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Fact #1. In the early 1960s, a technology debuted that, many decades later, would eventually replace the tungsten lamp. The light-emitting diode lamp is comprised of a number of miniature lights. They're similar to incandescent lamps, but without the filament and the associated heat. Illumination is achieved by the movement of electrons in a semiconductor material. This requires significantly less electricity than tungsten bulbs.
Fact #2. By the early 1990s, a bright blue LED was developed by a Japanese corporation. Soon after the white LED arrived, and the world took note. In the mid-2000s, the United States Department of Energy challenged the industry to develop an energy efficient replacement for the incandescent lamp. This competition ended when the Philips LED lamp took first prize.
Fact #3. Smart lighting started with computer connected outlets in the early and mid 1990s. It continued with the popularization of motion sensors and household dimmers. Philips released its first smart light bulb in 2012. This technology depends on the light bulbs creating their own small wireless network. This network interacts with a smart hub that connects directly to a Wi-Fi router in the home.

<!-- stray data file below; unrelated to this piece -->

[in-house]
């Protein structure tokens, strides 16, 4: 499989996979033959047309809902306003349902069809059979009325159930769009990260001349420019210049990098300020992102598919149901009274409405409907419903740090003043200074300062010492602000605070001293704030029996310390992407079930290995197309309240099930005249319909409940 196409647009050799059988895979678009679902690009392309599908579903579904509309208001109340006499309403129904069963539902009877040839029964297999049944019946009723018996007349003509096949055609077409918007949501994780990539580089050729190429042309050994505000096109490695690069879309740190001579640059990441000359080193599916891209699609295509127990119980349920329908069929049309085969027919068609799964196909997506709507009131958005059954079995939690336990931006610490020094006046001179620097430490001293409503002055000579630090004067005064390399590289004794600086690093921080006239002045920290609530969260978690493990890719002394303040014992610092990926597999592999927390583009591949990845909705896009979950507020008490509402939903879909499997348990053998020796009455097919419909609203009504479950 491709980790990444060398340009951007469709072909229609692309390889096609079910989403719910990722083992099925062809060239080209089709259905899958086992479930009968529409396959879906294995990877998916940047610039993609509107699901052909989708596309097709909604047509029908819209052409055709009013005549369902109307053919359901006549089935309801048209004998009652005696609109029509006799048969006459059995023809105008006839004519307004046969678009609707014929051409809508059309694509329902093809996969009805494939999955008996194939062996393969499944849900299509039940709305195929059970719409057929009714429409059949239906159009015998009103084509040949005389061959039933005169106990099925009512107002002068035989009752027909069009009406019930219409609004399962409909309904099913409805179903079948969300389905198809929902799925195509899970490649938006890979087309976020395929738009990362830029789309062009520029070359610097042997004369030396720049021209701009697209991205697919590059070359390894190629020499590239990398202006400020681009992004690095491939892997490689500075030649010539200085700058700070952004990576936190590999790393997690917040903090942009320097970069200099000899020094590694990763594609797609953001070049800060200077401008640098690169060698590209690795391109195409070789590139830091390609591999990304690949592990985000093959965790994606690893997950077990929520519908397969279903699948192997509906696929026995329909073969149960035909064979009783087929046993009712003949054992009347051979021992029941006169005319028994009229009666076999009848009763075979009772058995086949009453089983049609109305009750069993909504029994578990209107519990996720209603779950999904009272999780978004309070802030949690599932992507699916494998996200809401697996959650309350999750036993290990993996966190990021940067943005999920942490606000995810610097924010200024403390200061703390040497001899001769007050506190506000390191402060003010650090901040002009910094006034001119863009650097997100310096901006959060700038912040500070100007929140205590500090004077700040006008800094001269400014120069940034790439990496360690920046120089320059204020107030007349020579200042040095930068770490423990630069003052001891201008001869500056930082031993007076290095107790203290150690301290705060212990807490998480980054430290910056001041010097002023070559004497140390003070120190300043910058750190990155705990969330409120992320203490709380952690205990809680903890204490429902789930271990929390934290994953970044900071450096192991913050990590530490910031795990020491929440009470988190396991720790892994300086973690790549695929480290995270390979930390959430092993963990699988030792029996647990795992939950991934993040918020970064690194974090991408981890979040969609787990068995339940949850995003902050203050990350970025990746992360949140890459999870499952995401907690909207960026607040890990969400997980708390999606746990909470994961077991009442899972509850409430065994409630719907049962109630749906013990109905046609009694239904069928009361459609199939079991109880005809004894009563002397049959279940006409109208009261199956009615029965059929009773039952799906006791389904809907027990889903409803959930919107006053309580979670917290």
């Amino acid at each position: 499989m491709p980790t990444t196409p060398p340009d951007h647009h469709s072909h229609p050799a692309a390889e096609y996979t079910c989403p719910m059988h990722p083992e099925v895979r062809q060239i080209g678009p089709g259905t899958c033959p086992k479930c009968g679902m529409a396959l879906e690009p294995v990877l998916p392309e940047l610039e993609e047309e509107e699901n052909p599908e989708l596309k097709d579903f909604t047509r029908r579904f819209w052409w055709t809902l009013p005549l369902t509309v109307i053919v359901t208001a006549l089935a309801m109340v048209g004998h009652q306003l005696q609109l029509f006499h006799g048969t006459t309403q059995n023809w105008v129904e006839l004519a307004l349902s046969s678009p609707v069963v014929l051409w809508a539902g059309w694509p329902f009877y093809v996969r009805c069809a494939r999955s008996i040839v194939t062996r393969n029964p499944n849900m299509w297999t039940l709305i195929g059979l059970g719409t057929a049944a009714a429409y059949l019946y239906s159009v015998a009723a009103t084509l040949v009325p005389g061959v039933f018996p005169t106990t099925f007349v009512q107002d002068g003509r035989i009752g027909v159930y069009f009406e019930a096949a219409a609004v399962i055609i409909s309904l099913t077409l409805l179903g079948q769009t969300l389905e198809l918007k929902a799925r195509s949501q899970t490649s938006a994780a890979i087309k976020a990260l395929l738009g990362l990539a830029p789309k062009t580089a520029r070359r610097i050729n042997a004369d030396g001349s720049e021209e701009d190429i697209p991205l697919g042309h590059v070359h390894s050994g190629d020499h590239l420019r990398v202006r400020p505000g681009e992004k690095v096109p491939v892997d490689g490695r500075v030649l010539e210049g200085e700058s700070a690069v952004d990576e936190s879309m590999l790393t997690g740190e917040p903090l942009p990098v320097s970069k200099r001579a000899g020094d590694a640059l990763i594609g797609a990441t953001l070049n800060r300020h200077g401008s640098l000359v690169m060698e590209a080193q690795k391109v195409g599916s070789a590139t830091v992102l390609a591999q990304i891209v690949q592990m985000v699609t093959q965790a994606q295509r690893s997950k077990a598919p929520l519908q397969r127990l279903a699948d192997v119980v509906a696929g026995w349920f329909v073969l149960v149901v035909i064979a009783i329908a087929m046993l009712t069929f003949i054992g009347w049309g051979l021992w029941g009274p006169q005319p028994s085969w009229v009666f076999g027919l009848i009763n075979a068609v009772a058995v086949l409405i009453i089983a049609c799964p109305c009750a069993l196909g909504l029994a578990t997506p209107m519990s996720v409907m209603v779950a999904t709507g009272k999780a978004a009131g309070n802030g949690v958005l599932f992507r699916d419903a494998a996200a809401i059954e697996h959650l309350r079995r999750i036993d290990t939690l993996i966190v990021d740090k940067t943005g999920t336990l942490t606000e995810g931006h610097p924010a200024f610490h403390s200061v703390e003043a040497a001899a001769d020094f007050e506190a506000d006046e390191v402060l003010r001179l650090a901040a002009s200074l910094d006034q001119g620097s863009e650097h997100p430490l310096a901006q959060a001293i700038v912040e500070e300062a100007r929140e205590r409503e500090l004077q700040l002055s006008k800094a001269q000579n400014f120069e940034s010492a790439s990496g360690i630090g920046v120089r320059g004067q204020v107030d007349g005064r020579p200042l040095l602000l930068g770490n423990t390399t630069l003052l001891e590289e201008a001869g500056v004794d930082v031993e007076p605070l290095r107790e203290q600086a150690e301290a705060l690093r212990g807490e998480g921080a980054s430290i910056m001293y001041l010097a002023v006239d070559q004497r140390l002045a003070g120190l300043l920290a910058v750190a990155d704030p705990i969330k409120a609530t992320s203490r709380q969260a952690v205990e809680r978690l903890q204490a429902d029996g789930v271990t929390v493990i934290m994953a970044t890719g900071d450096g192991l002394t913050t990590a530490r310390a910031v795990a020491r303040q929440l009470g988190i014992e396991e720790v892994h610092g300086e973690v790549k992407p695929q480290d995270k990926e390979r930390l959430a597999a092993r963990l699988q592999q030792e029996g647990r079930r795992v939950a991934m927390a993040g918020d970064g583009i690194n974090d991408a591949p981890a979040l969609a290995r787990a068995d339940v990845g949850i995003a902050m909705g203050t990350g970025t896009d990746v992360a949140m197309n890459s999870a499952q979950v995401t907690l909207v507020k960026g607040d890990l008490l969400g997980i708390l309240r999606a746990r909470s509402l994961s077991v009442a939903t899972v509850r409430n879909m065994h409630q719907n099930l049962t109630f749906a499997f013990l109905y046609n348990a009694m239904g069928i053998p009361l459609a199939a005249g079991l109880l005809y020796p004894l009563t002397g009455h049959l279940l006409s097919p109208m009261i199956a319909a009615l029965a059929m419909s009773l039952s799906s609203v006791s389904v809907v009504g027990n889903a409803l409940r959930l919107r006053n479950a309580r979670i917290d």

Fact #4. Other smart bulb manufacturers have installed Bluetooth radios in the bulbs themselves. This eliminated the need for a network bridge. Both technologies interface with smart devices, like phones and tablets. However, Wi-Fi-enabled bulbs are more likely to be accessible away from the home network.
Fact #5. Too much or too little light can seriously affect your health. Over-illumination can result in headaches, stress, and increased blood pressure. The UV rays in some fluorescent lights are blamed for causing certain eye diseases. When possible, it's advisable to use natural lighting, as well as lamps that reproduced natural light frequencies, like many smart bulbs.
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